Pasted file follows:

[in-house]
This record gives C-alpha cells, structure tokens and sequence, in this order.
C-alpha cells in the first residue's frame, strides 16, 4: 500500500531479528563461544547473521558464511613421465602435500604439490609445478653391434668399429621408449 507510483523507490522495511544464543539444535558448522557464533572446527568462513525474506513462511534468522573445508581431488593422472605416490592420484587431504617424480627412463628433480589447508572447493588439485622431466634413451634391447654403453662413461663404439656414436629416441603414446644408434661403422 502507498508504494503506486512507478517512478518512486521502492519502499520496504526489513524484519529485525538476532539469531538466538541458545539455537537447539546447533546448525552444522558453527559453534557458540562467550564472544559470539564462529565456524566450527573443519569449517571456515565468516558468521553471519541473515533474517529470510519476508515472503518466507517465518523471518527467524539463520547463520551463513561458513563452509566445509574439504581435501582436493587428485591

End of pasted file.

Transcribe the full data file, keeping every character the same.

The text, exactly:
[in-house]
This record gives C-alpha cells, structure tokens and sequence, in this order.
C-alpha cells in the first residue's frame, strides 16, 4: 500500500531479528563461544547473521558464511613421465602435500604439490609445478653391434668399429621408449 507510483523507490522495511544464543539444535558448522557464533572446527568462513525474506513462511534468522573445508581431488593422472605416490592420484587431504617424480627412463628433480589447508572447493588439485622431466634413451634391447654403453662413461663404439656414436629416441603414446644408434661403422 502507498508504494503506486512507478517512478518512486521502492519502499520496504526489513524484519529485525538476532539469531538466538541458545539455537537447539546447533546448525552444522558453527559453534557458540562467550564472544559470539564462529565456524566450527573443519569449517571456515565468516558468521553471519541473515533474517529470510519476508515472503518466507517465518523471518527467524539463520547463520551463513561458513563452509566445509574439504581435501582436493587428485591